Here, we show that mutations in POLR3A and POLR3B genes may occur at any given coding exon or splicing junctions of these genes, highlighting the high degree of mutational heterogeneity of Pol III-related hypomyelinating leukodystrophies. Yet, POLR3A sequencing should be prioritised for genetic testing since 73% (27/37) of all patients in our cohort carry mutations in POLR3A and 27% (10/37) of patients have mutations in POLR3B.4 ,5 ,7 On the other hand, when mutations in POLR3A are ruled out, POLR3B should be sequenced. The exon 15 of POLR3B appears to be a ‘hotspot’ for mutations as four different mutations (the common missense mutation as well as three other mutations) were identified in this specific exon, which correspond to a third of all the mutations uncovered by our group so far in this gene. Consequently, the exon 15 of POLR3B could be prioritised for sequencing in patients for whom no mutation is identified in POLR3A.

Taken together, mutations in either POLR3A or POLR3B genes were uncovered in 14 patients with a hypomyelinating leukodystrophy phenotype in this study. Combining these numbers with our previous reports4 ,5 brings the number of patients with mutations in these two genes to 37—27 in POLR3A and 10 in POLR3B, respectively. This very high yield of mutation detection is likely due to our stringent selection criteria, but it strongly suggests that mutations in these two genes represent a major cause of hypomyelinating leukodystrophies with or without dental abnormalities and/or hypogonadotropic hypogonadism.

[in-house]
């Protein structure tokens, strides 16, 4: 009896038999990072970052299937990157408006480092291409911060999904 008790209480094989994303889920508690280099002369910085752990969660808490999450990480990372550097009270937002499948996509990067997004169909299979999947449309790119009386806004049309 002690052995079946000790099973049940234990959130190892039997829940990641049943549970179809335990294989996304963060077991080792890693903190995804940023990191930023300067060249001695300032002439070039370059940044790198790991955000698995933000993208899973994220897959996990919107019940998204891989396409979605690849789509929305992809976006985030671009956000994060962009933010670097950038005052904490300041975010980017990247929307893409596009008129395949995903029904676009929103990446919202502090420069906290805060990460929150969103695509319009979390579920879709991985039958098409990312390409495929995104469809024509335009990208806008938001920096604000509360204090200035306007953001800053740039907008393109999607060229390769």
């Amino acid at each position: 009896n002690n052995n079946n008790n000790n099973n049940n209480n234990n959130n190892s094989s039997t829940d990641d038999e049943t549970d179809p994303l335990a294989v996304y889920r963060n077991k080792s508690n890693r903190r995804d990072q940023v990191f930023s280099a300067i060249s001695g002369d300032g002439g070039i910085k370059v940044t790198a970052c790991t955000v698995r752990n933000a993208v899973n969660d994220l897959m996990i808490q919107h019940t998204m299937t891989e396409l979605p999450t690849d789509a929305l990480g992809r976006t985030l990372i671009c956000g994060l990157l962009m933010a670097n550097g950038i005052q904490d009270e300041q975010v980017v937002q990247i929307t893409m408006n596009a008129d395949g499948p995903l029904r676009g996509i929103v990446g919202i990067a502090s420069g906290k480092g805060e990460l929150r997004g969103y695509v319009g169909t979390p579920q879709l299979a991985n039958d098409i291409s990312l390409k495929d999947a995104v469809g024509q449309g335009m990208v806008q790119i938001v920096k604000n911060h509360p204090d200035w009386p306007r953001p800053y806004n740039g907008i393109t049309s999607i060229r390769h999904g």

Acknowledgments

We wish to thank all family members for their participation. We would also like to thank for their services the Genome Quebec Innovation Center and McGill University. Dr Bernard wishes to thank the Montreal Children's Hospital Foundation, the MSSA (Medical Staff Service Association), and the Montreal Children's Hospital Associates in Neurology. The project was funded by Fondation sur les Leucodystrophies, the Montreal Children's Hospital and McGill University Health Center Research Institutes, and the Myelin Disorders Bioregistry project, with special thanks to Johanna L Schmidt. HD received a postdoctoral fellowship from the Canadian Institutes of Health Research (CIHR). MT received the Frederick Banting and Charles Best Doctoral scholarship from the CIHR. GB received a Research Scholar Junior 1 of the Fonds de Recherche du Québec en Santé (FRQS).

Footnotes

  • HD and MT contributed equally.

  • Contributors HD, MT, and KG performed the molecular genetic analyses. HD and MT wrote the manuscript. WG, AC, JGA, MS, BB, CS, RSC, CG, SN, AV and GB referred the patients, provided the patient's clinical informations, and revised the manuscript. GB supervised the study, wrote and revised the manuscript. GB and AV reviewed the patients' MRIs.

  • Funding The study was funded by Fondation sur les Leucodystrophies, the Montreal Children's Hospital and McGill University Health Center Research Institutes, and the Myelin Disorders Bioregistry project.

  • Patient consent Obtained.

  • Competing interests None.

  • Ethics approval The Centre de Recherche du CHUM (Montreal, Quebec, Canada), the Montreal Children's Hospital/McGill University Health Center Research Institute (Montreal, Quebec, Canada), the National Institute of Neurological Disorders and Stroke (NIH Bethesda, Maryland, USA), and the Children's National Medical Center (Washington DC, USA).

  • Provenance and peer review Not commissioned; externally peer reviewed.

References